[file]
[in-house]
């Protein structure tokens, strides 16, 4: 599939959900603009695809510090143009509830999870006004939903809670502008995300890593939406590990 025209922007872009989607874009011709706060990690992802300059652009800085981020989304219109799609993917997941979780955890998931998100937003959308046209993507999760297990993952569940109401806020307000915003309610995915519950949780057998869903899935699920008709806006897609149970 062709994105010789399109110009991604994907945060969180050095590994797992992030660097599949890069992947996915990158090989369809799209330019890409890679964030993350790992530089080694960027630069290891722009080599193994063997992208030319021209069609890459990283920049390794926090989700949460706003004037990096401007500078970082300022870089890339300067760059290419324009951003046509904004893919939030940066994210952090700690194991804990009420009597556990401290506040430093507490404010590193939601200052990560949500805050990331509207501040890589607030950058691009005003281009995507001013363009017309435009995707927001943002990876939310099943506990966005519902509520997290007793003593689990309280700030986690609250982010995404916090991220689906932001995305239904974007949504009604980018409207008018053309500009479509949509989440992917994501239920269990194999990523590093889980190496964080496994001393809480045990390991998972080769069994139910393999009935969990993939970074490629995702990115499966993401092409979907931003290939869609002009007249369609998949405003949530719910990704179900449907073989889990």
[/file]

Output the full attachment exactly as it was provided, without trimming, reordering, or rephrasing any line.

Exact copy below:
[in-house]
């Protein structure tokens, strides 16, 4: 599939959900603009695809510090143009509830999870006004939903809670502008995300890593939406590990 025209922007872009989607874009011709706060990690992802300059652009800085981020989304219109799609993917997941979780955890998931998100937003959308046209993507999760297990993952569940109401806020307000915003309610995915519950949780057998869903899935699920008709806006897609149970 062709994105010789399109110009991604994907945060969180050095590994797992992030660097599949890069992947996915990158090989369809799209330019890409890679964030993350790992530089080694960027630069290891722009080599193994063997992208030319021209069609890459990283920049390794926090989700949460706003004037990096401007500078970082300022870089890339300067760059290419324009951003046509904004893919939030940066994210952090700690194991804990009420009597556990401290506040430093507490404010590193939601200052990560949500805050990331509207501040890589607030950058691009005003281009995507001013363009017309435009995707927001943002990876939310099943506990966005519902509520997290007793003593689990309280700030986690609250982010995404916090991220689906932001995305239904974007949504009604980018409207008018053309500009479509949509989440992917994501239920269990194999990523590093889980190496964080496994001393809480045990390991998972080769069994139910393999009935969990993939970074490629995702990115499966993401092409979907931003290939869609002009007249369609998949405003949530719910990704179900449907073989889990």